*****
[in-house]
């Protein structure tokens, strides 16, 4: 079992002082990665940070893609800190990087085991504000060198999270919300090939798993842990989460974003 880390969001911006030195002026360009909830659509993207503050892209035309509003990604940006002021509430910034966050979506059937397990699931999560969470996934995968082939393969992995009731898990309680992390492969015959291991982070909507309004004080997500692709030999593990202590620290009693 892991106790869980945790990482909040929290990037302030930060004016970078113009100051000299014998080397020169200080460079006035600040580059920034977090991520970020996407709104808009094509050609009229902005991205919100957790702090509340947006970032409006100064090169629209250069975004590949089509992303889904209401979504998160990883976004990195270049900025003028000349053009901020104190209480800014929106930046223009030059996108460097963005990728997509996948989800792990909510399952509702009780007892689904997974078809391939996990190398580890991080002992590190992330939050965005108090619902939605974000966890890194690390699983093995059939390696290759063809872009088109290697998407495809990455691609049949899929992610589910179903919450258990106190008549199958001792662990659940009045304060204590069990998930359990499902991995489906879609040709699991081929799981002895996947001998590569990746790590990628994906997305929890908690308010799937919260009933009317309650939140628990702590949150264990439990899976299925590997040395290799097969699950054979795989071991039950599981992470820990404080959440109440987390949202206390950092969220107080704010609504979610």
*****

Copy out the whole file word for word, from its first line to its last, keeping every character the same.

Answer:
[in-house]
């Protein structure tokens, strides 16, 4: 079992002082990665940070893609800190990087085991504000060198999270919300090939798993842990989460974003 880390969001911006030195002026360009909830659509993207503050892209035309509003990604940006002021509430910034966050979506059937397990699931999560969470996934995968082939393969992995009731898990309680992390492969015959291991982070909507309004004080997500692709030999593990202590620290009693 892991106790869980945790990482909040929290990037302030930060004016970078113009100051000299014998080397020169200080460079006035600040580059920034977090991520970020996407709104808009094509050609009229902005991205919100957790702090509340947006970032409006100064090169629209250069975004590949089509992303889904209401979504998160990883976004990195270049900025003028000349053009901020104190209480800014929106930046223009030059996108460097963005990728997509996948989800792990909510399952509702009780007892689904997974078809391939996990190398580890991080002992590190992330939050965005108090619902939605974000966890890194690390699983093995059939390696290759063809872009088109290697998407495809990455691609049949899929992610589910179903919450258990106190008549199958001792662990659940009045304060204590069990998930359990499902991995489906879609040709699991081929799981002895996947001998590569990746790590990628994906997305929890908690308010799937919260009933009317309650939140628990702590949150264990439990899976299925590997040395290799097969699950054979795989071991039950599981992470820990404080959440109440987390949202206390950092969220107080704010609504979610």